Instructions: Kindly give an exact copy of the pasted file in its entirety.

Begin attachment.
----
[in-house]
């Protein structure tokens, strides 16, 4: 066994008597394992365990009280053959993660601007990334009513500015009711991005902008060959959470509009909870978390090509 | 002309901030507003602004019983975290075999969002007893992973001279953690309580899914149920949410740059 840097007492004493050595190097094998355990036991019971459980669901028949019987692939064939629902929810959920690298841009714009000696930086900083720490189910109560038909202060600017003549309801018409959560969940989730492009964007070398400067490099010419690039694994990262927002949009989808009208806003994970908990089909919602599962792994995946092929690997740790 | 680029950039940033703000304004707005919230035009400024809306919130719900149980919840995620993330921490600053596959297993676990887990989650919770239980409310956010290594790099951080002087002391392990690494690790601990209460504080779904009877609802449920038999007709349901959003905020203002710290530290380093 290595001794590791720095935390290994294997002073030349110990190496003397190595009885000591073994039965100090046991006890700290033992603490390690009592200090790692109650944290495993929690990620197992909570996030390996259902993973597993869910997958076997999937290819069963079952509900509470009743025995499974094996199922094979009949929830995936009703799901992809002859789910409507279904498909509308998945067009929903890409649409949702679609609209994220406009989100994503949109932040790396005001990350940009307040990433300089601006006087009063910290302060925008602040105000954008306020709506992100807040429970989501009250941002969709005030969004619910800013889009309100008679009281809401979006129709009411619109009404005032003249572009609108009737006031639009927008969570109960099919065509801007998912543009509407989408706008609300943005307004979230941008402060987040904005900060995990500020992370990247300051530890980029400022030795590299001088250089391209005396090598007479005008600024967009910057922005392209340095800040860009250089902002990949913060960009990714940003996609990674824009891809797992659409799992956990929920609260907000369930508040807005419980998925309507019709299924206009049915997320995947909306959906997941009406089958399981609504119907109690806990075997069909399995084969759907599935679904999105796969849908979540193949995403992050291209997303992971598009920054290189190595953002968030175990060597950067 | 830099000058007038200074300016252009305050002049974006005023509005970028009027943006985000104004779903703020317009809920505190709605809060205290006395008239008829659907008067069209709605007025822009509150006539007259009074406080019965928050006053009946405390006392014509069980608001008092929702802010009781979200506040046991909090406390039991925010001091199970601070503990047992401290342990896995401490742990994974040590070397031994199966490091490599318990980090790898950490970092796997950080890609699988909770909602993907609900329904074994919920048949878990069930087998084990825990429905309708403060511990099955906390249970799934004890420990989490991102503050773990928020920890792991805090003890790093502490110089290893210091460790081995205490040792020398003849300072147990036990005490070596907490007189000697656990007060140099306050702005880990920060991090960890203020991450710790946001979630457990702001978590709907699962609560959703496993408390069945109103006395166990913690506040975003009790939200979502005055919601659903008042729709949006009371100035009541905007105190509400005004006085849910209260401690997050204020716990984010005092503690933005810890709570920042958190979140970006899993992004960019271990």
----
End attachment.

[in-house]
């Protein structure tokens, strides 16, 4: 066994008597394992365990009280053959993660601007990334009513500015009711991005902008060959959470509009909870978390090509 | 002309901030507003602004019983975290075999969002007893992973001279953690309580899914149920949410740059 840097007492004493050595190097094998355990036991019971459980669901028949019987692939064939629902929810959920690298841009714009000696930086900083720490189910109560038909202060600017003549309801018409959560969940989730492009964007070398400067490099010419690039694994990262927002949009989808009208806003994970908990089909919602599962792994995946092929690997740790 | 680029950039940033703000304004707005919230035009400024809306919130719900149980919840995620993330921490600053596959297993676990887990989650919770239980409310956010290594790099951080002087002391392990690494690790601990209460504080779904009877609802449920038999007709349901959003905020203002710290530290380093 290595001794590791720095935390290994294997002073030349110990190496003397190595009885000591073994039965100090046991006890700290033992603490390690009592200090790692109650944290495993929690990620197992909570996030390996259902993973597993869910997958076997999937290819069963079952509900509470009743025995499974094996199922094979009949929830995936009703799901992809002859789910409507279904498909509308998945067009929903890409649409949702679609609209994220406009989100994503949109932040790396005001990350940009307040990433300089601006006087009063910290302060925008602040105000954008306020709506992100807040429970989501009250941002969709005030969004619910800013889009309100008679009281809401979006129709009411619109009404005032003249572009609108009737006031639009927008969570109960099919065509801007998912543009509407989408706008609300943005307004979230941008402060987040904005900060995990500020992370990247300051530890980029400022030795590299001088250089391209005396090598007479005008600024967009910057922005392209340095800040860009250089902002990949913060960009990714940003996609990674824009891809797992659409799992956990929920609260907000369930508040807005419980998925309507019709299924206009049915997320995947909306959906997941009406089958399981609504119907109690806990075997069909399995084969759907599935679904999105796969849908979540193949995403992050291209997303992971598009920054290189190595953002968030175990060597950067 | 830099000058007038200074300016252009305050002049974006005023509005970028009027943006985000104004779903703020317009809920505190709605809060205290006395008239008829659907008067069209709605007025822009509150006539007259009074406080019965928050006053009946405390006392014509069980608001008092929702802010009781979200506040046991909090406390039991925010001091199970601070503990047992401290342990896995401490742990994974040590070397031994199966490091490599318990980090790898950490970092796997950080890609699988909770909602993907609900329904074994919920048949878990069930087998084990825990429905309708403060511990099955906390249970799934004890420990989490991102503050773990928020920890792991805090003890790093502490110089290893210091460790081995205490040792020398003849300072147990036990005490070596907490007189000697656990007060140099306050702005880990920060991090960890203020991450710790946001979630457990702001978590709907699962609560959703496993408390069945109103006395166990913690506040975003009790939200979502005055919601659903008042729709949006009371100035009541905007105190509400005004006085849910209260401690997050204020716990984010005092503690933005810890709570920042958190979140970006899993992004960019271990």